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Rediscovering Biology: Molecular to Global Perspectives

Genetically Modified Organisms

While genetic modification of organisms has occurred naturally since life began, we now have the tools to insert specific genes from one organism into cells of unrelated species. This unit illustrates the processes used, and how such genetically transformed organisms are increasingly common in agriculture, industry, and medicine, and introduces the ethical considerations of GMO research.

The online textbook chapters support and extend the content of each video. The Web version can be viewed as a full chapter or as individual sub-sections, and includes links to glossary terms and other related material.

Explore the archive of animations, images and figures from the videos and online textbook. All of the images can be viewed online or downloaded as jpg files.

Read profiles of the expert scientists featured in the video and find the complete transcripts of the interviews conducted for this unit.

Leon Corzine
David L. Dornbos, Jr, PhD
Rebecca J. Goldburg, PhD
Marion Nestle, PhD, MPH
Thomas E. Newberry
Gary H. Toenniessen, PhD

Chapter Contents

Genetic Modification of Bacteria
Getting the Plasmid In
Are Recombinant Bacteria Safe?
Genetic Modification of Plants
Techniques Used for Generating Transgenic Plants
Problems and Concerns
Genetic Modification of Animals
Cloning Animals
Addressing the Controversies

Unit Glossary

The bacterium Bacillus thuringiensis; also refers to the crystalline insecticidal protein produced by the bacterium. Bt crops, such as Bt-corn, are transgenic plants that express the insecticidal protein.

Two or more genetically identical progeny. Clones can be of genes, cells, or whole organisms.

Cloning vector
A carrier of DNA that can replicate; usually a plasmid, bacteriophage, or eukaryotic virus.

Use of electric shock to make cell membranes temporarily more permeable to molecules such as DNA.

Gene gun
A device which delivers DNA to cells by microprojectile bombardment.

Marker gene
A gene, such as one that encodes antibiotic resistance, that allows genetically modified cells to be readily selected.

mRNA splicing
In eukaryotic cells, the process of excising introns from a primary RNA transcript and joining together exons to form a final mRNA molecule.

Recombinant DNA
DNA that contains information from two or more different species of organisms.

Restriction enzymes
Enzymes that cut DNA at specific sequences; also known as restriction endonucleases.

Southern blot
A technique for transferring DNA fragments separated by electrophoresis to a filter paper sheet. The fragments are then probed with a labeled, complementary nucleic acid to help determine their positions.
Transgenic organism
An organism that contains hereditary information from two different species of organisms.
Cells that can replicate to form any part of a complete organism.
Reverse transcriptase
An enzyme that makes a DNA copy using an RNA template.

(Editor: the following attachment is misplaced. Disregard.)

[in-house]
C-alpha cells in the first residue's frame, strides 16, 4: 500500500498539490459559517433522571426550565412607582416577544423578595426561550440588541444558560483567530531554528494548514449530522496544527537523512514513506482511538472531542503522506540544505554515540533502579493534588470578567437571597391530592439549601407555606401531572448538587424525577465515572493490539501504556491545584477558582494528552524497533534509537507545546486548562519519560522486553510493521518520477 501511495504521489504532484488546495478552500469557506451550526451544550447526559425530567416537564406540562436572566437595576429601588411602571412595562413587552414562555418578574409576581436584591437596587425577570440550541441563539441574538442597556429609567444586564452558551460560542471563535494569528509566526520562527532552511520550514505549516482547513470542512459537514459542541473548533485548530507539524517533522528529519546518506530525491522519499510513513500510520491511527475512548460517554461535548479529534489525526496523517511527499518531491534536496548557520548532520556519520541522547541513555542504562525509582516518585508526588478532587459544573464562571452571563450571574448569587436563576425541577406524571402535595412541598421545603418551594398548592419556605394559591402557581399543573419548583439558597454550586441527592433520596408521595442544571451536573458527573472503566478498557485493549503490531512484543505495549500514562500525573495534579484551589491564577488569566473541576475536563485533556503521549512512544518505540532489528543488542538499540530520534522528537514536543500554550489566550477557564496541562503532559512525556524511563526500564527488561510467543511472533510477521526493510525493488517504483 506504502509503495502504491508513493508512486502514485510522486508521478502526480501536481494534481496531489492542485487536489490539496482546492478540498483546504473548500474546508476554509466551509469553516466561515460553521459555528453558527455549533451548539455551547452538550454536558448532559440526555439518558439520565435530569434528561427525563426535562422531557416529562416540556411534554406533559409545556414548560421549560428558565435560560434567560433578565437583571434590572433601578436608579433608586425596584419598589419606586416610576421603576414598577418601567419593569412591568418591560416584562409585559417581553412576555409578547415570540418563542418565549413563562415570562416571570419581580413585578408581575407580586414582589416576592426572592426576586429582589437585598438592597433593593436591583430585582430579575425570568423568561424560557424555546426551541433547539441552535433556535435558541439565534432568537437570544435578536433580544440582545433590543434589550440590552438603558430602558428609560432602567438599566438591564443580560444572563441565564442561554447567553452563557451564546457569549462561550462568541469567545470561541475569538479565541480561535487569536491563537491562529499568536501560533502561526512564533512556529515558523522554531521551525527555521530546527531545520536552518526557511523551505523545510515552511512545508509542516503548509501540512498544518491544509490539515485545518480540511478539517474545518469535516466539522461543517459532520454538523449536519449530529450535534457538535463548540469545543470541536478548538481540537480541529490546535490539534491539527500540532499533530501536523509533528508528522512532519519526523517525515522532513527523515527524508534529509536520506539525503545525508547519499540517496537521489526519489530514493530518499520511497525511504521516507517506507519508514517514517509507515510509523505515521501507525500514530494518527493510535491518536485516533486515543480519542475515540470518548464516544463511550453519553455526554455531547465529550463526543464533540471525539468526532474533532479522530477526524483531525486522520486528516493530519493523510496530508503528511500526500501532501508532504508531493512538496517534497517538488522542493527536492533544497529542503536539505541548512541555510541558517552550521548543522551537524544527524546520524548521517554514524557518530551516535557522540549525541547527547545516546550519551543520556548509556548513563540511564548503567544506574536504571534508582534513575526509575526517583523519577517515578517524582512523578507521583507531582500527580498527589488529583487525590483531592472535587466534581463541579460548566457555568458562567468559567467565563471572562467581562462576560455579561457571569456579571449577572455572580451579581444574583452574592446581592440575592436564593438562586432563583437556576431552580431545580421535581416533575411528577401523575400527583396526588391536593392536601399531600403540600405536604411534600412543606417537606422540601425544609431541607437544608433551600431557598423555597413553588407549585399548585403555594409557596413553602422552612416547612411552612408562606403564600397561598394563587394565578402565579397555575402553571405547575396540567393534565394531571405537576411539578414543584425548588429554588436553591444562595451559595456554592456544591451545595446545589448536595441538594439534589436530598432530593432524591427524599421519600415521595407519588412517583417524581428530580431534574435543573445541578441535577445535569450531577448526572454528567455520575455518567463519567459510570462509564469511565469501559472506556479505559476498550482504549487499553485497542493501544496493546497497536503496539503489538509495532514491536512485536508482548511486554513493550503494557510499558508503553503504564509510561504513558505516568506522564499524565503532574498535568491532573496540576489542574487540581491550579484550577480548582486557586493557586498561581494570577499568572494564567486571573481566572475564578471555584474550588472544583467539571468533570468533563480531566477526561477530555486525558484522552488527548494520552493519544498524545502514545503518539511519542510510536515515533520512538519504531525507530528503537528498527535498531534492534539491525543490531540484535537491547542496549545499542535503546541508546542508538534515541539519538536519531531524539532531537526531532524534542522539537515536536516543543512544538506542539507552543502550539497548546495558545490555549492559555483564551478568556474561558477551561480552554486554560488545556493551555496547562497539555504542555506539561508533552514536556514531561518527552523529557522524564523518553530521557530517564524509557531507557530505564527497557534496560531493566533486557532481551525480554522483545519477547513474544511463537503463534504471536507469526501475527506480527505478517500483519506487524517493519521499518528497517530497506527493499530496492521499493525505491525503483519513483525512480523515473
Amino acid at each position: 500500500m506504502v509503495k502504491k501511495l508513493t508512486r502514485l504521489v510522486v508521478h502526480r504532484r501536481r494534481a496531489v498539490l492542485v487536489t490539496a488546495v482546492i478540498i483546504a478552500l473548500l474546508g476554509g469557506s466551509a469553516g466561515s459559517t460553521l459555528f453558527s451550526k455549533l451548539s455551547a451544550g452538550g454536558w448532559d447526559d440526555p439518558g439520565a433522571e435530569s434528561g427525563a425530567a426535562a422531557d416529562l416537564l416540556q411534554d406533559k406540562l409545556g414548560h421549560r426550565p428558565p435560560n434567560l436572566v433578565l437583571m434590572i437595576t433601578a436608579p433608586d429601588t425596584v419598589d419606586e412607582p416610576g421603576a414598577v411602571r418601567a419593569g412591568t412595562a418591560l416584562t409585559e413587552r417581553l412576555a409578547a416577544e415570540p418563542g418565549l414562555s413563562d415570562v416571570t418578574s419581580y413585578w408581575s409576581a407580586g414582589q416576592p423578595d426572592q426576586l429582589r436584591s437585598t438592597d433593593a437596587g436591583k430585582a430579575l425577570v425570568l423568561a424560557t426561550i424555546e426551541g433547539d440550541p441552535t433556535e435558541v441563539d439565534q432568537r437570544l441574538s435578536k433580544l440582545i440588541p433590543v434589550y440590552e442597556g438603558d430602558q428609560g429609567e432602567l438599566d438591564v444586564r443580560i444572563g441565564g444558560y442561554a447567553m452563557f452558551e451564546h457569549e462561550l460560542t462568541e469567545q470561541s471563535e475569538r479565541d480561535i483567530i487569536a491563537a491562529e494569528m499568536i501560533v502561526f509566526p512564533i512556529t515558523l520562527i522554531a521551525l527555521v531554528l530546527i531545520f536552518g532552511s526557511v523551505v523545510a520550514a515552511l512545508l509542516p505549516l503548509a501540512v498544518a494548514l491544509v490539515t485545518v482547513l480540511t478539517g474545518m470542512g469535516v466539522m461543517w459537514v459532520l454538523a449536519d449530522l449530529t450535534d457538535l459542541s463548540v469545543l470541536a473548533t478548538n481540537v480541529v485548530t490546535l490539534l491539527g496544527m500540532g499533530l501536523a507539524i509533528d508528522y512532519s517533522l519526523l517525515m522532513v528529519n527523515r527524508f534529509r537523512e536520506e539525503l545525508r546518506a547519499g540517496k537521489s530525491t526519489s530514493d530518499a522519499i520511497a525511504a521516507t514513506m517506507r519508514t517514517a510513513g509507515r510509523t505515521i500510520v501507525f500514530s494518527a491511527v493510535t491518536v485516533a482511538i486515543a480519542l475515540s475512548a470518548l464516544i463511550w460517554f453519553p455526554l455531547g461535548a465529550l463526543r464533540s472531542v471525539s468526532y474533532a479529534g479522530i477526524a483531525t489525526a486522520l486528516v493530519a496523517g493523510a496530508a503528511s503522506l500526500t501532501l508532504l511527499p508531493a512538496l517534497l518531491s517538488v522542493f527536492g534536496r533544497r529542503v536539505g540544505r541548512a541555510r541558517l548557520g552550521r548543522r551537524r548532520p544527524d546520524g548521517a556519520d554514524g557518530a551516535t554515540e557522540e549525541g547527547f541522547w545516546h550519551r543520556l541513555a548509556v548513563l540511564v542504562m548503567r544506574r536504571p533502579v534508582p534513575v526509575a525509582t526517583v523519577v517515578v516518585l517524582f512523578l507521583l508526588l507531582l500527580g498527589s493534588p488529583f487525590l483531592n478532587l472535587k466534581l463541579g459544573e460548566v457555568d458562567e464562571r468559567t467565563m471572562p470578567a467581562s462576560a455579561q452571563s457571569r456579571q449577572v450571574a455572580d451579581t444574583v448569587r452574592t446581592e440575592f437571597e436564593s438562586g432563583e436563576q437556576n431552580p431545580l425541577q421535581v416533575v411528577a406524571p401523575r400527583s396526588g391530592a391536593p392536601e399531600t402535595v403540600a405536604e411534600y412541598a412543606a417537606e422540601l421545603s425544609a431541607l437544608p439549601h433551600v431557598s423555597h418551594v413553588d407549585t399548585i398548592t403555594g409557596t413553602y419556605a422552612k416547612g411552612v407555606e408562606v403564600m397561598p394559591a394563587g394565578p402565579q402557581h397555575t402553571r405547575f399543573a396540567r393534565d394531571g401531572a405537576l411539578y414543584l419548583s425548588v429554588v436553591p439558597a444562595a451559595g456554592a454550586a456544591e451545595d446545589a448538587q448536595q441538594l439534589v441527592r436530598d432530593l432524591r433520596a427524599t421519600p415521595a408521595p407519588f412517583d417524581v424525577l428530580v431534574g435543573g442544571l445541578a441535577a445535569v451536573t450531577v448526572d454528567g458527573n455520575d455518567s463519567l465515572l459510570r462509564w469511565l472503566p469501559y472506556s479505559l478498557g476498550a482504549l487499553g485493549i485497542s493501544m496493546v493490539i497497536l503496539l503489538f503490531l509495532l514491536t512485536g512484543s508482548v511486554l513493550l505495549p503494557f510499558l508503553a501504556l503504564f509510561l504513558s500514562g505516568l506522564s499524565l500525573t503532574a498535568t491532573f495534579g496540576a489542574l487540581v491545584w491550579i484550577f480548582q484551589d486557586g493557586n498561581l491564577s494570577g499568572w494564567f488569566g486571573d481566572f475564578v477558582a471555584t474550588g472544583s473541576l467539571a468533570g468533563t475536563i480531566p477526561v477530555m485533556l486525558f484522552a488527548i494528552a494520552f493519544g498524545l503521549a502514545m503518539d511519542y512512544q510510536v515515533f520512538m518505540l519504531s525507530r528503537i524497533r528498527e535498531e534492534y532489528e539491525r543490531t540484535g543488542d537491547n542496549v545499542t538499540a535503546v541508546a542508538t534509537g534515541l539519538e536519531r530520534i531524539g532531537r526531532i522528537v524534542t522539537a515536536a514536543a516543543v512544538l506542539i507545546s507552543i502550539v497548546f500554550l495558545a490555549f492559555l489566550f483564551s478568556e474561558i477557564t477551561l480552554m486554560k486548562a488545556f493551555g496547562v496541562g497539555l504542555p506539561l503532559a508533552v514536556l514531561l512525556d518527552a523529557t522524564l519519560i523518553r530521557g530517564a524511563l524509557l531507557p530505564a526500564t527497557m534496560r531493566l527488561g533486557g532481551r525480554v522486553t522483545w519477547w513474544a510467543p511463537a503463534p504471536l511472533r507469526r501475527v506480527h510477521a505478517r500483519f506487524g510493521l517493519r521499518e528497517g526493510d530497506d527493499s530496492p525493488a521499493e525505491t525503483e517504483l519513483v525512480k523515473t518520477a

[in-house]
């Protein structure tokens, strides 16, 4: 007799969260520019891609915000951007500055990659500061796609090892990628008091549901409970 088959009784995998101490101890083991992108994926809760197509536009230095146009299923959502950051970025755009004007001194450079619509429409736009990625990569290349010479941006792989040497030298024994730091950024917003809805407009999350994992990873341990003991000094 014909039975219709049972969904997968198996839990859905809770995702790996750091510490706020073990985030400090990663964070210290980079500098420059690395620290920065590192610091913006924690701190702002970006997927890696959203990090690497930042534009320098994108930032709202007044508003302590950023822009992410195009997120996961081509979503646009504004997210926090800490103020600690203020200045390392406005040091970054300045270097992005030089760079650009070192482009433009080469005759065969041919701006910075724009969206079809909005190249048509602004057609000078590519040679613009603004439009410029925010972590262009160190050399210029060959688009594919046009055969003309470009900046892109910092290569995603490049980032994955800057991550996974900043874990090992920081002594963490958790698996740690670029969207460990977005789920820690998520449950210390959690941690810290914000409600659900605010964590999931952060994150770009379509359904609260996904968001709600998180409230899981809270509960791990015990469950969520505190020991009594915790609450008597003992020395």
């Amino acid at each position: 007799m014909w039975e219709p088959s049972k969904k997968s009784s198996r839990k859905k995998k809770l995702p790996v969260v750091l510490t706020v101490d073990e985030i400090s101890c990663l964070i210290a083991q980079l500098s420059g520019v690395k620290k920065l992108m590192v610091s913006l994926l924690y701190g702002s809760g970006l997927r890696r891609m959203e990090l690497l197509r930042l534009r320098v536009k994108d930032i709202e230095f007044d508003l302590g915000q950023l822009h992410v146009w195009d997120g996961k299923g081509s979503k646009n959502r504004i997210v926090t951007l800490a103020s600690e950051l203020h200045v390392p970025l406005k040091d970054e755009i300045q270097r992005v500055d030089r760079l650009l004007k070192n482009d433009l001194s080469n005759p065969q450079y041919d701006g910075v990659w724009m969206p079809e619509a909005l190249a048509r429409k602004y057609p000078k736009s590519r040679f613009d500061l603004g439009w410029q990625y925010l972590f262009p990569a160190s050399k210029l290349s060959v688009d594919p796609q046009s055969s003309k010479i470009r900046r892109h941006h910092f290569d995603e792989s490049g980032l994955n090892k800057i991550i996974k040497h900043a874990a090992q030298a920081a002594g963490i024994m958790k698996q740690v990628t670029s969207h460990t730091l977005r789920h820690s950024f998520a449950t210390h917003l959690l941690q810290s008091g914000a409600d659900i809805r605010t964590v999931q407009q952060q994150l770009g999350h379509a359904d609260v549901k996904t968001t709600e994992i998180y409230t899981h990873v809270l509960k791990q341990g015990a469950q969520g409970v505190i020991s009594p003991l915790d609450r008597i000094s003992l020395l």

Unit Animations

  • Creation of a Transgenic Animal
    The steps involved using nuclear transfer to create a transgenic goat that produces a human protein in its milk.
    View Quicktime Movie
  • Creation of Golden Rice
    A diagrammatic representation of the enzymatic pathway constructed to produce beta carotene in the endosperm of a rice plant.
    View Animation Still
  • Recombinant DNA
    The steps involved in genetically modifying a plant.
    View Quicktime Movie

Related Resources

Crotty, S. 2001. Ahead of the curve: David Baltimore’s life in science. Berkeley, CA: University of California Press.
A biography of one of the major figures in molecular genetics and recombinant DNA technology.

Nelson, G. C., ed. 2001. Genetically modified organisms in agriculture – economics and politics. New York: Academic Press.
This book presents opinions regarding the use of genetically modified crops and uses citations from the scientific literature as a foundation for those opinions.

Food and Agriculture Organization of the United Nations (FAO). 2001. Evaluation of allergenicity of benetically modified foods, Report of a Joint FAO/ WHO Expert Consultation on Allergenicity of Food Derived from Biotechnology 22-25 Jan 2001. Rome, Italy.
A report and recommendations from a group of experts who met under the auspices of the United Nations.

Lowell Statement on Science and the Precautionary Principle. 2001.Statement from the international summit on science and the precautionary principle. Hosted by the Lowell Center for Sustainable Production, University of Massachusetts, Lowell; 20-22 September 2001.
The precautionary principle developed by this group is provided in full at this Web site.

Moffat, A. S. 1998. Toting up the early harvest of transgenic plants. Science282:2176-78.
A brief review of recent advances in transgenic agriculture.

Wolfenbarger, L. L., and P. R. Phifer. 2000. The ecological risks and benefits of genetically engineered plants. Science 292:637-38.
A review of the ecological considerations inherent to the development of genetically engineered crops.

Ye, X., A. A. Babili, A. Kloti, J. Zhang, P. Lucca, P. Beyer, and I. Potrykus. 2000. Engineering the provitamin A beta-carotene biosynthetic pathway into (carotenoid-free) rice endosperm. Science 287:303-5.
The scientific paper that presents the development of “golden rice.”

Series Directory

Rediscovering Biology: Molecular to Global Perspectives


Produced by Oregon Public Broadcasting. 2003.
  • Closed Captioning
  • ISBN: 1-57680-733-9